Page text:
From Lucian and Heliodorus we’ll move onto a historical program on Ante-Nicene Catholicism, and how the Roman Catholic Church began. Many of us have heard that the Apostle Peter was the first Pope, and we’ll look into the documentary tradition behind this, and learn about the very earliest Christian texts beyond the New Testament, and the theologians of the second century. Moving forward in our next season, we’ll delve into Christianity’s first martyr tales and saint’s lives, with the story of a Roman noblewoman named Perpetua killed in a Carthaginian amphitheater in the spring of 203 CE, and then – another North African story – the biography of Saint Antony, and with it, the origins of Christianity’s desert hermits, monasteries, and more generally, the monastic movement. Moving on to Sulpicius Severus’ Life of Saint Martin, we’ll learn about one of Christianity’s most beloved bishops, and along with him, some of the ways that church institutions had consolidated by the close of the fourth century. Following those first martyr tales and saint’s lives, we’ll return to the pagan world with the aforementioned Ausonius and Rutilius Namatianus, two Gallic Roman authors whose relative indifference to Christianity may represent the outlook of a silent mass of later Romans of similar stances. From there, we’ll read the longest and perhaps final complete Greco-Roman epic – the Dionysiaca of Nonnus, produced during the fifth century, a rococo and exuberant story about Dionysus’ journey to the east that’s the length of the Iliad and Odyssey combined, and written by someone amply comfortable in both the pagan and Christian worlds. Then, with a good grasp of both the pagan and early Christian side of Late Antiquity, we’ll move on to Saints Jerome and Augustine, a pair of especially intense and impassioned Catholic theologians whose work, more than anyone else’s since the first century, had a lasting effect on the religion’s doctrines.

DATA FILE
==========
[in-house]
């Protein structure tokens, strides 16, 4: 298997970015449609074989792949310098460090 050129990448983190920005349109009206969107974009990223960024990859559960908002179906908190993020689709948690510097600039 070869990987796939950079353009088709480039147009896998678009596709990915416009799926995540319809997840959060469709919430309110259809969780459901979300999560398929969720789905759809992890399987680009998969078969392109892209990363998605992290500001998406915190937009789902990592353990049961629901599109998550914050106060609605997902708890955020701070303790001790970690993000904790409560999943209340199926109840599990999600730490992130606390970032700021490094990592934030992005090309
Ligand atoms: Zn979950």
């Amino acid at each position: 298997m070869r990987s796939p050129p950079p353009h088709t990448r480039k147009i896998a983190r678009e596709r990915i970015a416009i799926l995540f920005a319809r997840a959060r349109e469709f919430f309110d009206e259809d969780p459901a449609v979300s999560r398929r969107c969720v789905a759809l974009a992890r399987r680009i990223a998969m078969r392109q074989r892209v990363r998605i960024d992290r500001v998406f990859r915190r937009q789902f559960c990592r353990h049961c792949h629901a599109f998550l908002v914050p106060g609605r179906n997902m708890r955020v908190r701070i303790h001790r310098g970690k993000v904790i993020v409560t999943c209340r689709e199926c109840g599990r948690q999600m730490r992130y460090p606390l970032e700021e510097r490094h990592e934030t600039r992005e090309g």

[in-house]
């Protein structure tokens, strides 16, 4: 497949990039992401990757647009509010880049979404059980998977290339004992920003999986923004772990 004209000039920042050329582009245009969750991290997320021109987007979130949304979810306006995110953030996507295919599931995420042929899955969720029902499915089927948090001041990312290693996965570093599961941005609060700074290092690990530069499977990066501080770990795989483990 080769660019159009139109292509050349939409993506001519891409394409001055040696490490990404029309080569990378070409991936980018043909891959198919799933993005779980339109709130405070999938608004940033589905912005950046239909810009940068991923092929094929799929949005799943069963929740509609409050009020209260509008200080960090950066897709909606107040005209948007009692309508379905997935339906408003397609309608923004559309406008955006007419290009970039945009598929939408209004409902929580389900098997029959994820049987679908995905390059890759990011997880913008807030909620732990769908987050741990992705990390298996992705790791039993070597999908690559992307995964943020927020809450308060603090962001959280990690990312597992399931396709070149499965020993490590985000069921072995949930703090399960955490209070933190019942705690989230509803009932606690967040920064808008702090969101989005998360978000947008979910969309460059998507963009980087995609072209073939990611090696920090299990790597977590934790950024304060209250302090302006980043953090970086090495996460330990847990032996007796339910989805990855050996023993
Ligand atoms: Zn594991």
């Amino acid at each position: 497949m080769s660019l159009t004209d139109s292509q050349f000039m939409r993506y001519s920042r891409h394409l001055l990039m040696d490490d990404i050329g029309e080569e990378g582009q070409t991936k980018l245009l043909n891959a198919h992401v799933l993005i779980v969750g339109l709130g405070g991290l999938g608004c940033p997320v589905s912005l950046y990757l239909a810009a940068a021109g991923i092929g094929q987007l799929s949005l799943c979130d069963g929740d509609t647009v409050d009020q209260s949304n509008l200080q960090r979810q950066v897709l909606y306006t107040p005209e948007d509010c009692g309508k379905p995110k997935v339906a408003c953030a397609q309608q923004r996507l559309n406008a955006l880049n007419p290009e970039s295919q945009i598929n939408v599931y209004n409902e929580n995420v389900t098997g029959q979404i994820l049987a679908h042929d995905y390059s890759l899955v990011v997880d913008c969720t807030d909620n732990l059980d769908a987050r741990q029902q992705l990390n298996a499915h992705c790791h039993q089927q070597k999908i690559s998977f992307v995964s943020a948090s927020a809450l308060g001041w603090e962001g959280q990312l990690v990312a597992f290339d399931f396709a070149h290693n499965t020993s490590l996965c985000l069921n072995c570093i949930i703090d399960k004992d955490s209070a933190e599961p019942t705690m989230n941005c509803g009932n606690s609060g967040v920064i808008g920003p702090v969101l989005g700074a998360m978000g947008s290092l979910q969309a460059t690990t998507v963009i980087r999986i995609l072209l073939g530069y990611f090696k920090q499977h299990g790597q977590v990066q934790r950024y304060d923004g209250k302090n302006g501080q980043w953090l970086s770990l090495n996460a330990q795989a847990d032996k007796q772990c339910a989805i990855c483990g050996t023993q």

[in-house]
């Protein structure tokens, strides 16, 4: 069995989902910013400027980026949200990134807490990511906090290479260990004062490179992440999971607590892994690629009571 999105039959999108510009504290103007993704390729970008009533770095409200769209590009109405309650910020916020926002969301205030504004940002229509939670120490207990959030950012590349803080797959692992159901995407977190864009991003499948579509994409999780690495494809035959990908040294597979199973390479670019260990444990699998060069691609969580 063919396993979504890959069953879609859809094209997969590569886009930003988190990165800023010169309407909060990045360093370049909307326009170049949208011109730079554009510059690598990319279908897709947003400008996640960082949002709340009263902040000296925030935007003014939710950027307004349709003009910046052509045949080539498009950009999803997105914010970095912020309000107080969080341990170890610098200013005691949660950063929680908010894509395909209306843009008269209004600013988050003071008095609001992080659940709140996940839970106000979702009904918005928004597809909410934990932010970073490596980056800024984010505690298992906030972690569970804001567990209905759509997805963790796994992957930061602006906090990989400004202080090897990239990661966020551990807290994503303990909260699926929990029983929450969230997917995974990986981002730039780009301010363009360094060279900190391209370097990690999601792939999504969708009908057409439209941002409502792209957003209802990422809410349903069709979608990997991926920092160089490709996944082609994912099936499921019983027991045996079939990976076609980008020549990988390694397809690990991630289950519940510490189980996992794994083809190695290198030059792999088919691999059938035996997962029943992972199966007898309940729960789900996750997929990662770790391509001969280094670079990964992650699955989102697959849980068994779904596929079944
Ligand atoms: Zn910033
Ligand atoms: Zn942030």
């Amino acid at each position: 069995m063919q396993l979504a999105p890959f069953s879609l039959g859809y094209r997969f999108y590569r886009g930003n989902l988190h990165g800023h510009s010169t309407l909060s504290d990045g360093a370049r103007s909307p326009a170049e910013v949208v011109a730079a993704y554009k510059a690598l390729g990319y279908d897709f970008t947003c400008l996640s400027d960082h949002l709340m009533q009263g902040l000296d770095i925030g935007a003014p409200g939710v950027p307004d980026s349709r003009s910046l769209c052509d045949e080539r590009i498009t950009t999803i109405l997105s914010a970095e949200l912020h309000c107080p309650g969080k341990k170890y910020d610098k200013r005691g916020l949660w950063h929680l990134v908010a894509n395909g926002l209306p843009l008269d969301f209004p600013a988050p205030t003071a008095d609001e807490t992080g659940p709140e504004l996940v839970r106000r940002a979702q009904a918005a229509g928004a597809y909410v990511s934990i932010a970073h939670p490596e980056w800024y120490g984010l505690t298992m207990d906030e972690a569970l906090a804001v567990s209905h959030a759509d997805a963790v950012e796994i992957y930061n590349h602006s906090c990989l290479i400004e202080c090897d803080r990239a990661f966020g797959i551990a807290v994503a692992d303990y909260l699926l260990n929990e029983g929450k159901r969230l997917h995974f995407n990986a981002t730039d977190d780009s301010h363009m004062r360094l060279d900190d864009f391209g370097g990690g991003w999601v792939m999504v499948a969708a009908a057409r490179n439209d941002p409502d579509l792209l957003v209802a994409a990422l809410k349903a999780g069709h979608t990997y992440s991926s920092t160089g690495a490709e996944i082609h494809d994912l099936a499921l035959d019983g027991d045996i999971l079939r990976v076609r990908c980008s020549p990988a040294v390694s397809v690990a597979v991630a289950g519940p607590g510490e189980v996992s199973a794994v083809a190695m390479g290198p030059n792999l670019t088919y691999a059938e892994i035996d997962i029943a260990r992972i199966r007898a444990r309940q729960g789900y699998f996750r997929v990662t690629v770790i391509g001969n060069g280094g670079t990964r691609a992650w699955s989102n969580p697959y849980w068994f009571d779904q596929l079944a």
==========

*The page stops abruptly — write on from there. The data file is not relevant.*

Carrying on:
It would likely be bewildering for me to preview all twenty episodes in the season to come. For now, it will suffice to say that as we move from roughly 200 through 700 CE, we’ll meet all sorts authors. These authors won’t make us masters of this understudied period of history, but they will be guideposts at definitive places and times – case studies of greater cultural trends, as well as individual men and women caught in the flood tides of some pretty stormy centuries. Late Antiquity is a challenging epoch to study – the awkward middle child between classics and the medieval period, but it’s also an era that lends itself well to the inclusive and chronological approach we’ve taken together in Literature and History so far. We now have a fairly good understanding of ancient Greek and Roman history and culture. We also now have a pretty strong grasp of the Bible, and how it came together, down to the canonization process we discussed in this very episode. For 85 episodes, those two things have been largely separate from one another, the sacred writings of Judaism and Christianity being the products of a minority population centered in either Jerusalem or Alexandria or small installations around the Aegean. Now, however, we’re going to bring the left and right arms of this podcast together, and learn what happened when Jewish and Christian ideas made it big in the Roman world and beyond, and the multi-pronged approach we’ve taken to ancient literary history thus far will pay strong dividends.

Before we close this season out for good, though, I want to leave you with one last thought. We have taken a historical and anthropological route to understanding religious history in this season and past ones. It’s not the only, nor the correct approach to theology, but I do think it yields some advantages, and as we prepare to close the back cover of the Bible, I want to talk about those advantages with you for a moment. [music]

The River